The differences between savings accounts explained
Got some cash? Want to save it? Want to earn some interest too? Here are the basics you need to know.
1. CURRENT ACCOUNTS
Normally they’ve been very poor for saving money, but right now the interest rates are among the best. Read our 6 Ways to Make Your Bank Account Pay article to find out more and some of the top picks.
The bonus of a current account is you can access the money at any time.
2. TAX-FREE SAVINGS IN A CASH ISA
Woah. Tax-free? You mean I get normally taxed on my money? Nope. You normally get taxed on any interest your money earns (see our 9 Interest Basics) but with a Cash ISA (Individual Savings Account) you can earn interest gross (this means without tax deducted).
There is a limit of how much you can put into a Cash ISA each year. For 2014/15 this will be £5,940. However, you can open new ones each year and keep earning interest on the old ones – though you may have to transfer them to get better rates. Always transfer rather than withdraw and pay into a new account. When you withdraw from an ISA you lose the tax free benefit – this doesn’t mean your money or interest is then taxed, just that you can no longer earn interest tax free unless you put it towards that year’s limit.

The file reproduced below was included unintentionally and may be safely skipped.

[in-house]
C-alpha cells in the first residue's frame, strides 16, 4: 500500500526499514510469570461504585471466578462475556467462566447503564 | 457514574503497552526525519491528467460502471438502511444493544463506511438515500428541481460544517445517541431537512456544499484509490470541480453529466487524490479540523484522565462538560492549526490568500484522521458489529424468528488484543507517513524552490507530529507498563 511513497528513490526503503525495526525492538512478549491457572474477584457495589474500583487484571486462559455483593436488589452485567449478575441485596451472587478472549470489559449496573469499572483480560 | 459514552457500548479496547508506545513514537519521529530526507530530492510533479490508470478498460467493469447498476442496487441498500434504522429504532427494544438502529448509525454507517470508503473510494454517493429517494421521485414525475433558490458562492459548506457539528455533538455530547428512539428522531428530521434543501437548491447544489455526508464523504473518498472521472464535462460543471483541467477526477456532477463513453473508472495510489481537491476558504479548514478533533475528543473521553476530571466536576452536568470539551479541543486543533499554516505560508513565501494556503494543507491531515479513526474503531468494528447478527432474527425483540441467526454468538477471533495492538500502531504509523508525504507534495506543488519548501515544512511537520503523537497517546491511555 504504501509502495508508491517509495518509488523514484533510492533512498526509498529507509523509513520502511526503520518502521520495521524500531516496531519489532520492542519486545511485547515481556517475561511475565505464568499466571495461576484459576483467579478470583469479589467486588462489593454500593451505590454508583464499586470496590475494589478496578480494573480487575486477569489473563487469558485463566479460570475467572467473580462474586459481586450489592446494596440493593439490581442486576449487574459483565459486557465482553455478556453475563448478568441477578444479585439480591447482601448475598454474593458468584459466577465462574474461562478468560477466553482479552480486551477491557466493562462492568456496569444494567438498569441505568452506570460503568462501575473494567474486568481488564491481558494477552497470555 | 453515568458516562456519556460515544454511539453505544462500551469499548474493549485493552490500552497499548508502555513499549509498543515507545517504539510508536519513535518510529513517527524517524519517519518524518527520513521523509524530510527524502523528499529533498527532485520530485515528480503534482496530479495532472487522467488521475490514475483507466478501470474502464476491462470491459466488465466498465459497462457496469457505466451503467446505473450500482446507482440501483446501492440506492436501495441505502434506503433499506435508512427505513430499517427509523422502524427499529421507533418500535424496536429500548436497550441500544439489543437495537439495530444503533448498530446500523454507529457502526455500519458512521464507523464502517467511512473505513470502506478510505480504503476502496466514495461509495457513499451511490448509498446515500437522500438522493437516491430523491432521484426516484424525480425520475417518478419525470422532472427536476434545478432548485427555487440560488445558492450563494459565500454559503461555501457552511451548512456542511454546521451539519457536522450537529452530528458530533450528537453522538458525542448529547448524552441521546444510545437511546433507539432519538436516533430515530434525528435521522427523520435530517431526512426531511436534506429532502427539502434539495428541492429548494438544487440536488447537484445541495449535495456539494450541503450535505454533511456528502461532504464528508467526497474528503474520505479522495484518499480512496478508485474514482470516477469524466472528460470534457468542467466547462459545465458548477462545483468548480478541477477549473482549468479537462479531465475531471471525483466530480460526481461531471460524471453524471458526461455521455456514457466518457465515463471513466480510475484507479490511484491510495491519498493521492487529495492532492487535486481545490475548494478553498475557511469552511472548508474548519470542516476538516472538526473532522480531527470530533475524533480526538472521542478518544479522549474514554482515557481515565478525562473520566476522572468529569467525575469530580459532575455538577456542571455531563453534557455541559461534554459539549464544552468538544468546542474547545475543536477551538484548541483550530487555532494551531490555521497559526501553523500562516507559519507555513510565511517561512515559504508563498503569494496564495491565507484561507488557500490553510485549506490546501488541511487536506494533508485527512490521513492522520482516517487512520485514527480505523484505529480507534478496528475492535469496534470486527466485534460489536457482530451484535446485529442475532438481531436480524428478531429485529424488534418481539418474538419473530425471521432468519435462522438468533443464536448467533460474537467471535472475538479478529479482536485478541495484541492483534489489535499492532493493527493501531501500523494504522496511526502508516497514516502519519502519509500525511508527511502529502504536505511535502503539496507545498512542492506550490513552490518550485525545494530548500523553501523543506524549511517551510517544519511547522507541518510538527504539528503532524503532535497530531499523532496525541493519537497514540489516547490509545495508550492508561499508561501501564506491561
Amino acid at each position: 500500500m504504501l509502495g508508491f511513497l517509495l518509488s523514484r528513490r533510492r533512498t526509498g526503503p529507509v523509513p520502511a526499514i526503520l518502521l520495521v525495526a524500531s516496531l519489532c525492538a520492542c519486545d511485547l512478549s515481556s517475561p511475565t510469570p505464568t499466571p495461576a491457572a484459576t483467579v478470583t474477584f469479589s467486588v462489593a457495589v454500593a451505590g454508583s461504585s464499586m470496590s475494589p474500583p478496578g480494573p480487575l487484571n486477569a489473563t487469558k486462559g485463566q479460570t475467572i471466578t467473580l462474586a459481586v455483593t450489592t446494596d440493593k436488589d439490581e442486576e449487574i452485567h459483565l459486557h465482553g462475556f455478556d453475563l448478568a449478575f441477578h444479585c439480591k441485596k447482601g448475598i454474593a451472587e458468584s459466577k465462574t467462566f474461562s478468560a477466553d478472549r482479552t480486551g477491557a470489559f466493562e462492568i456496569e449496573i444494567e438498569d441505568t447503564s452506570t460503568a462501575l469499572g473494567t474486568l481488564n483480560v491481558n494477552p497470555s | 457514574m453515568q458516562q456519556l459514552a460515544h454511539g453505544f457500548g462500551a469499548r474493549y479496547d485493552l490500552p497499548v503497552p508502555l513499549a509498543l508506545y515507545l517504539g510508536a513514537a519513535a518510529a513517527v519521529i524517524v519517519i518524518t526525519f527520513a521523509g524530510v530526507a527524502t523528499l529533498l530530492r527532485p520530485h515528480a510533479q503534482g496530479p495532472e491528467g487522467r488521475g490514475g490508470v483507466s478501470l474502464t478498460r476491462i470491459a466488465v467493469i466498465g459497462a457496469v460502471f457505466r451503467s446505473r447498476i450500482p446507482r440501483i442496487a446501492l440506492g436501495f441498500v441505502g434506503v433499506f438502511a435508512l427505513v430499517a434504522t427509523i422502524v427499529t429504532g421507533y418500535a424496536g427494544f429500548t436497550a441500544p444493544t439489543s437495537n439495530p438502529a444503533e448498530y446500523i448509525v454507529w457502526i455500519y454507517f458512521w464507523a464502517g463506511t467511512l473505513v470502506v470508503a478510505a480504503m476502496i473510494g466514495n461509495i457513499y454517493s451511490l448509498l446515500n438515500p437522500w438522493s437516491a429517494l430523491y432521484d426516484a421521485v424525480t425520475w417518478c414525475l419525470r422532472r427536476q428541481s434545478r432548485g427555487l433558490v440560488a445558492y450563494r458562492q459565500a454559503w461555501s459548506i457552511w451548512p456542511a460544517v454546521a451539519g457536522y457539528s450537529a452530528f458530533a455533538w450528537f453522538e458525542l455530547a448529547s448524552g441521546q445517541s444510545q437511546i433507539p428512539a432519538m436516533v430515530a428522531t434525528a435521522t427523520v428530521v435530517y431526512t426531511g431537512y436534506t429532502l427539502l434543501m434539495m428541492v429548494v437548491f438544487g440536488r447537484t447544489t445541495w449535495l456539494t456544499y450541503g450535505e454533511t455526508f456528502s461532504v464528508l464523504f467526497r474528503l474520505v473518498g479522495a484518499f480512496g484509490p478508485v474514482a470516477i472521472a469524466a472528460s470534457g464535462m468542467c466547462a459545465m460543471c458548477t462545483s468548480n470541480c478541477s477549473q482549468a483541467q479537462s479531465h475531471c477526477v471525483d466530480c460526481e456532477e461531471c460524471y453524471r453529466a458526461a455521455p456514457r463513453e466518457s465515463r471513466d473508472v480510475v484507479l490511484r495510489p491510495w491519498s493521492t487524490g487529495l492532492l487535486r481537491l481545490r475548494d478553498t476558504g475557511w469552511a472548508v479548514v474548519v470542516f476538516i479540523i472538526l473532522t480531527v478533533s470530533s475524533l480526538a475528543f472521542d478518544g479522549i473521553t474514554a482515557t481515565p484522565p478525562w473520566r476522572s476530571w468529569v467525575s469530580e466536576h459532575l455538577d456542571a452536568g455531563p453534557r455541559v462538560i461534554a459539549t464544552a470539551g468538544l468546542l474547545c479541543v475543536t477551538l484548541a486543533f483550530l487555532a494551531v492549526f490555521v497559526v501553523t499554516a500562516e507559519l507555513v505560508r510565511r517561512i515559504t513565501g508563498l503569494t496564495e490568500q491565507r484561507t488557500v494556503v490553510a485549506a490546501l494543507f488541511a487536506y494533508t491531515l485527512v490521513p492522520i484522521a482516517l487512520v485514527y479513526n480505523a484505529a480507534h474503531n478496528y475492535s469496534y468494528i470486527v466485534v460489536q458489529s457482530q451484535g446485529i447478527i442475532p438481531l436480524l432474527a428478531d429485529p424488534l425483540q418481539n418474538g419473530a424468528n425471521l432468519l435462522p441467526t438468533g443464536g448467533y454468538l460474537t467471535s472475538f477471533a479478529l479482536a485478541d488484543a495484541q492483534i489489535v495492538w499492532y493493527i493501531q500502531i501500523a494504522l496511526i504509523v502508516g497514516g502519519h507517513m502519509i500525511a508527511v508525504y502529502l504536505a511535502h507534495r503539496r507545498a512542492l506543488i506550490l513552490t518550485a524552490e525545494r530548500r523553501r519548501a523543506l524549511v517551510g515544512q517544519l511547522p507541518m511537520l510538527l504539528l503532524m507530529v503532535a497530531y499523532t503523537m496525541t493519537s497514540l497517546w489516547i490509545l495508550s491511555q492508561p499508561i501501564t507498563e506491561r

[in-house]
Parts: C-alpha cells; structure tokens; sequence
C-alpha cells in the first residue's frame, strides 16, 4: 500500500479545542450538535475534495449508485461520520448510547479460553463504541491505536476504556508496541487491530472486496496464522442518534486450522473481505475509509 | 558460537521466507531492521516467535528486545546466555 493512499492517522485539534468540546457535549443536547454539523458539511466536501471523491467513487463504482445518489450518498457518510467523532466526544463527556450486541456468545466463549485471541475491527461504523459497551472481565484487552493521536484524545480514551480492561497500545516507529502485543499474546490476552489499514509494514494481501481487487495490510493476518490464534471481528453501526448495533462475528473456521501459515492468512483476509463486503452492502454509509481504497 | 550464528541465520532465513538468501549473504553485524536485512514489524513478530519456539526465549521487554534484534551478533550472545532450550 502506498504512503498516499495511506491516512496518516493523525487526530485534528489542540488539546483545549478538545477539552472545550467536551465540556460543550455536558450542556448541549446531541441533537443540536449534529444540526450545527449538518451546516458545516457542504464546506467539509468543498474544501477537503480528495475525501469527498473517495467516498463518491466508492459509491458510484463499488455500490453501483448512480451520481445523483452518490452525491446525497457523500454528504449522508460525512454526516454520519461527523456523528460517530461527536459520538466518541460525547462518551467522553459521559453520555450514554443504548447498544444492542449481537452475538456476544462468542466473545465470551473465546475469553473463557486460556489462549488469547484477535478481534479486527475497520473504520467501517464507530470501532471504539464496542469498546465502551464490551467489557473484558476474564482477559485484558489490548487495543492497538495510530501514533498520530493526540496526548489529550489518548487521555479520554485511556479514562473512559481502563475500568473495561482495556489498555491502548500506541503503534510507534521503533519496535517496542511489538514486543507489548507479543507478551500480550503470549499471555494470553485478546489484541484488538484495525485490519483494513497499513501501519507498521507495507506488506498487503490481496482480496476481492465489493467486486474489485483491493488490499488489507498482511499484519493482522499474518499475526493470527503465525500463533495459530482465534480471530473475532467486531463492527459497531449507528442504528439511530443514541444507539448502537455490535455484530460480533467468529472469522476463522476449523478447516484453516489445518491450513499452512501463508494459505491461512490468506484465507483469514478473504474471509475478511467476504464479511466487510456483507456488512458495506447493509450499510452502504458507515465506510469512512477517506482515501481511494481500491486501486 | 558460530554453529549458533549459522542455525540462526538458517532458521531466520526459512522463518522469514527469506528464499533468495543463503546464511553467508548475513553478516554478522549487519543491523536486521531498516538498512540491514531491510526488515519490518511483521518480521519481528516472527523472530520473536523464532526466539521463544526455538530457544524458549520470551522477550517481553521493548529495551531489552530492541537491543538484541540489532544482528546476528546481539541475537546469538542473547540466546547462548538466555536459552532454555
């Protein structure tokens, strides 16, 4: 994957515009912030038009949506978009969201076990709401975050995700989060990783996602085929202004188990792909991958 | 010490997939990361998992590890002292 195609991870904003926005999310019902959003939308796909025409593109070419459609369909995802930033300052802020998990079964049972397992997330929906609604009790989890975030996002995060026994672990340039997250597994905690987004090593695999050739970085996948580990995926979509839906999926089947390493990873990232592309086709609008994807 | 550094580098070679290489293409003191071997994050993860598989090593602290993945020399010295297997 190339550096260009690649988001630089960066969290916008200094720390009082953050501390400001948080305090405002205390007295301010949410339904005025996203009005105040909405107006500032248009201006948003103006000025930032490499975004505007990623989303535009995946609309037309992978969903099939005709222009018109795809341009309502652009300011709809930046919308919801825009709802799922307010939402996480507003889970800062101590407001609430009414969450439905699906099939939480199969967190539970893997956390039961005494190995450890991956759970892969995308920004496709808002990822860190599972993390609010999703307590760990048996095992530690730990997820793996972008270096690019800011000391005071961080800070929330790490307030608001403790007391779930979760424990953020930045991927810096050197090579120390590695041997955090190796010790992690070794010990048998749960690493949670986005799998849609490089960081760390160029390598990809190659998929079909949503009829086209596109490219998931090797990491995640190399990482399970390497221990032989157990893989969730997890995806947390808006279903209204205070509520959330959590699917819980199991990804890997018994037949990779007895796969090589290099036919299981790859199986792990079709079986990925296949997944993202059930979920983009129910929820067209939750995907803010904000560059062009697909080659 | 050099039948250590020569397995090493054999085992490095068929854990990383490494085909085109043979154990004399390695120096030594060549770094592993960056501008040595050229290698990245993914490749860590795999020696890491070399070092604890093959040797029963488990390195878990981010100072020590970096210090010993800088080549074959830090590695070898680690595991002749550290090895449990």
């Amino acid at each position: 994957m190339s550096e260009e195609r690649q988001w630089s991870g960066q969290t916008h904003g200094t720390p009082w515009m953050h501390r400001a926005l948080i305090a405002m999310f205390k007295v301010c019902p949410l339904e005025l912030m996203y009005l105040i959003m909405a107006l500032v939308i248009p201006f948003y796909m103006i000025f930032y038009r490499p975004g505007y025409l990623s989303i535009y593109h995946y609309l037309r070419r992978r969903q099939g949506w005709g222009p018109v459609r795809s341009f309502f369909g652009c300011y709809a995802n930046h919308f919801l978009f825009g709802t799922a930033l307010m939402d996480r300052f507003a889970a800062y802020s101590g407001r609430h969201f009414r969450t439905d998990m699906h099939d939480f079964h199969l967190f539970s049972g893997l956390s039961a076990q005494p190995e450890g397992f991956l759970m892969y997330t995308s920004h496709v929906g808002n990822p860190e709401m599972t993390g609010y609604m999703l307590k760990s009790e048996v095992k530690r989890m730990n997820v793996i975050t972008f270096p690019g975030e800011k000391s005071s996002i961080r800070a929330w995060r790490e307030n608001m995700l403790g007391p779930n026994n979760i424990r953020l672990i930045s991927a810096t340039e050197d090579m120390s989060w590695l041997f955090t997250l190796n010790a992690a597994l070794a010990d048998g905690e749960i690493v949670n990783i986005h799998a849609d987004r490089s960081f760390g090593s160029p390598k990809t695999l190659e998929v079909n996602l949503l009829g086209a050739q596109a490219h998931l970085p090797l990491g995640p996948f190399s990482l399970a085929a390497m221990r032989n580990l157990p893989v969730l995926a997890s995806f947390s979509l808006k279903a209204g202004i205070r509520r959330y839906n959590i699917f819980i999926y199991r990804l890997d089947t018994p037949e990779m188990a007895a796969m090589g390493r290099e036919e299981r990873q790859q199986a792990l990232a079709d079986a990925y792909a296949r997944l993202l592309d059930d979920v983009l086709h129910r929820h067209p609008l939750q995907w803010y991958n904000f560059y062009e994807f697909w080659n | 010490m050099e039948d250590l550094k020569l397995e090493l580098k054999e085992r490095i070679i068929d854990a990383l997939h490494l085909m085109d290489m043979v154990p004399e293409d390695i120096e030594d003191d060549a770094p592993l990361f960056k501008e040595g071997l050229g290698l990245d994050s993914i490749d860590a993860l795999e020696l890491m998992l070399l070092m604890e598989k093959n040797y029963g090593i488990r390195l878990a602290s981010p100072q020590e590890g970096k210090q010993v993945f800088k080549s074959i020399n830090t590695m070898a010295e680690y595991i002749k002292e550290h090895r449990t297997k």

You can also invest another £5,940 tax free in a Stocks and Shares ISA.
From July 1st, ISAs were replaced by NISAs with a personal yearly allowance of £15,000. Read more about ISAs and NISAs.
3. SAVINGS ACCOUNTS
Savings accounts have much higher limits. You shouldn’t invest more than £85,000 in the same bank as if they were to go bust you’d lose any money above that. Some banks share financial responsibility, which means the £85,000 is spread across accounts in all their banks (e.g. HSBC and First Direct).
You can often get better rates if you FIX your money for a number of years. However this means it can be difficult to access it if you need it (you’d probably lose some of the interest earned to that point) and rates could rise.
4. REGULAR SAVINGS
These savings accounts often give much higher interest rates, but there’s a reason for that. You can only put money in once a month, and you’ll probably need to do this each month for 12 months (when the account normally closes). Payments are usually capped at £250 or £300 (though some are higher), so if you can only save a certain amount each month this is perfect for you.
It get’s a bit complicated when trying to figure out how much interest you’ll earn. You can only earn on what’s in the account, so to start that’s only a few hundred quid. By the 12th month, you get interest on all 12 payments, and the interest already earned. A quick trick to give a rough estimate is work out the average amount in the account at any time (roughly half the final amount) and then apply the interest rate.
If you have a lump sum, put it into best rate account you can, then drip feed it into one of these IF the rates work out better.